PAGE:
Directlabs uses LabCorp which is one of the two main lab companies in the US so the result would be the same as if you saw your local health care practitioner who uses LabCorp for labs.
At least for 25(OH0)D, LabCorp is a significantly better choice than Quest. For other lab tests, I've not heard any specifics.
I can't speak to accuracy or applicability of ALCAT but wrt to ELISA it will depend on what you're testing.
Because the ELISA can be performed to evaluate either the presence of antigen or the presence of antibody in a sample, it is a useful tool for determining serum antibody concentrations (such as with the HIV test or West Nile Virus). It has also found applications in the food industry in detecting potential food allergens such as milk, peanuts, walnuts, almonds, and eggs. ELISA can also be used in toxicology as a rapid presumptive screen for certain classes of drugs.
I assume your're talking food allergies or intolerances?
Using ELISA for this purpose is very controversial. This is an excellent overview of some of the concerns that come up regarding ELISA testing for food intolerances:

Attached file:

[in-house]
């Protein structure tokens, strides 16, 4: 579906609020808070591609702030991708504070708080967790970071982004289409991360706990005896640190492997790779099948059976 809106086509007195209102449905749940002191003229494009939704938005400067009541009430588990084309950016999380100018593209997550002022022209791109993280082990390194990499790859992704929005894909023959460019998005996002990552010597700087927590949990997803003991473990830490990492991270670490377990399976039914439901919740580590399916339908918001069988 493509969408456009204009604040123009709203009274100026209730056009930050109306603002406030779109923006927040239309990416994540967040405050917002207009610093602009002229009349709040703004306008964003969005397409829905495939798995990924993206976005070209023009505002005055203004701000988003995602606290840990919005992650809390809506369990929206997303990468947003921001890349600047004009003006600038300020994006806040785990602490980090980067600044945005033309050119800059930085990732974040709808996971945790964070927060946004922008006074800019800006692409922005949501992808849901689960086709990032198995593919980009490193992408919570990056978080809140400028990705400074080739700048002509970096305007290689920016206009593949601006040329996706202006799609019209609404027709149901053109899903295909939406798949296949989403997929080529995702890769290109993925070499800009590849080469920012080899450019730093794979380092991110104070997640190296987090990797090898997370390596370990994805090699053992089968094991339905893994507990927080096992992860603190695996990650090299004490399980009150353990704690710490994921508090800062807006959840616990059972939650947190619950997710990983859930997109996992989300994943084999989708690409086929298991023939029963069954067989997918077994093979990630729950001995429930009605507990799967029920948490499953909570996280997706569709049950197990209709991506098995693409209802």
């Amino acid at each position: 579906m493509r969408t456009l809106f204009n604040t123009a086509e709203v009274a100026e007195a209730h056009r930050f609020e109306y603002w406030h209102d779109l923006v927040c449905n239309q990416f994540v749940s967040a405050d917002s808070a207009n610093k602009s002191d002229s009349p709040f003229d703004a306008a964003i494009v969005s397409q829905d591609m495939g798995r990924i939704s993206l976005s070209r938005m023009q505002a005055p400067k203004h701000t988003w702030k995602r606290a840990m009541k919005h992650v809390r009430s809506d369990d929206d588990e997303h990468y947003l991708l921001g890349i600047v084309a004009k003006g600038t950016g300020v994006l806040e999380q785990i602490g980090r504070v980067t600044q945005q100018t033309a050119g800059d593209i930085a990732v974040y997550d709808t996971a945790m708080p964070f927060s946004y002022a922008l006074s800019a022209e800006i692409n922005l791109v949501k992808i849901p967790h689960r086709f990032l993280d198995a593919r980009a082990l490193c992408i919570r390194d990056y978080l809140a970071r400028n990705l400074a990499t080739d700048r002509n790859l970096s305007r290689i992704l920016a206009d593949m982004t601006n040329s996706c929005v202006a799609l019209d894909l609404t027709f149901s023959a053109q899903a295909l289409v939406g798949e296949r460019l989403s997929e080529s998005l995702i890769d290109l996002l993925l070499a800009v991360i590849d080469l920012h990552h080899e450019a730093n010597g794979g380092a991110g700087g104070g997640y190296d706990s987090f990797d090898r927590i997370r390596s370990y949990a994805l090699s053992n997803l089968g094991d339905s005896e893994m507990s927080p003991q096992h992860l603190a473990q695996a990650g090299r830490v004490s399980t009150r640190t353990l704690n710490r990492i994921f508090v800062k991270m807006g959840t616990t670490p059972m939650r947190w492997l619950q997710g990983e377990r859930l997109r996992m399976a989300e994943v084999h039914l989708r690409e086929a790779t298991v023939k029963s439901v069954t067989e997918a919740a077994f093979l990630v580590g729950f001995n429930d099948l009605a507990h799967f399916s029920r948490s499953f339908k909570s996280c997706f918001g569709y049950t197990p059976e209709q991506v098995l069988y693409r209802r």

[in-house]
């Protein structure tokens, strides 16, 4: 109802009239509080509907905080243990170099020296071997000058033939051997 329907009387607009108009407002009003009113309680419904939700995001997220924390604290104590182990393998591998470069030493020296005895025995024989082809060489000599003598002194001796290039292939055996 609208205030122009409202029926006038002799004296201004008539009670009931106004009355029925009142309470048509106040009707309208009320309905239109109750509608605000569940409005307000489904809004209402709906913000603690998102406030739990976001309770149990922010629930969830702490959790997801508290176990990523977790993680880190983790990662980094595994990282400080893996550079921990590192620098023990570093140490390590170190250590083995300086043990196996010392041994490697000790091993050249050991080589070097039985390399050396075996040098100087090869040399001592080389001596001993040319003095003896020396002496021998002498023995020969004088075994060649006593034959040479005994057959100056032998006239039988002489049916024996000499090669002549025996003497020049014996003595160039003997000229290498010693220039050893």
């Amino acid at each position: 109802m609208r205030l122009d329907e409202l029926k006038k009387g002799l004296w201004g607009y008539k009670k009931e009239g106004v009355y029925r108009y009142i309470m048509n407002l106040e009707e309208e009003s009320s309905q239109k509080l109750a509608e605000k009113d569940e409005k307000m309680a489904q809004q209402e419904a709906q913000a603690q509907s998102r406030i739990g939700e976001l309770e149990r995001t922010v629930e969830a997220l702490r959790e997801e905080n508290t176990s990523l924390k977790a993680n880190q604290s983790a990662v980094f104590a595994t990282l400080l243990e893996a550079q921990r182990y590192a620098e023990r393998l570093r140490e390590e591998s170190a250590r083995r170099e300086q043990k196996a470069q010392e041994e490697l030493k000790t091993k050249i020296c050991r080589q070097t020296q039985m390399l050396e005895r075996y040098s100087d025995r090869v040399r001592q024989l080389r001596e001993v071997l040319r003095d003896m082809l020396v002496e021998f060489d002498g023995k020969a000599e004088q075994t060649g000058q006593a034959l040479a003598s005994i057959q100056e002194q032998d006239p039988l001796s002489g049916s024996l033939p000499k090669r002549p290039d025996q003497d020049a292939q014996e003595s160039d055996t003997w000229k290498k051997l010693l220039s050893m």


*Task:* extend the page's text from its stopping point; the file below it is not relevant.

Having said that, the following is quite interesting:
Diet restriction in migraine, based on IgG against foods: A clinical double-blind, randomised, cross-over trial
It is well-known that specific foods trigger migraine attacks in some patients. We aimed to investigate the effect of diet restriction, based on IgG antibodies against food antigens on the course of migraine attacks in this randomised, double blind, cross-over, headache-diary based trial on 30 patients diagnosed with migraine without aura.
Methods: Following a 6-week baseline, IgG antibodies against 266 food antigens were detected by ELISA. Then, the patients were randomised to a 6-week diet either excluding or including specific foods with raised IgG antibodies, individually. Following a 2-week diet-free interval after the first diet period, the same patients were given the opposite 6-week diet (provocation diet following elimination diet or vice versa). Patients and their physicians were blinded to IgG test results and the type of diet (provocation or elimination). Primary parameters were number of headache days and migraine attack count. Of 30 patients, 28 were female and 2 were male, aged 19–52 years (mean, 35 ± 10 years).
Results: The average count of reactions with abnormally high titre was 24 ± 11 against 266 foods. Compared to baseline, there was a statistically significant reduction in the number of headache days (from 10.5 ± 4.4 to 7.5 ± 3.7; P
Unlike IgE antibodies, there simply isn't much known about what IgG antibodies actually mean but the above study is interesting and hopefully another group will pick up the work and start replicating.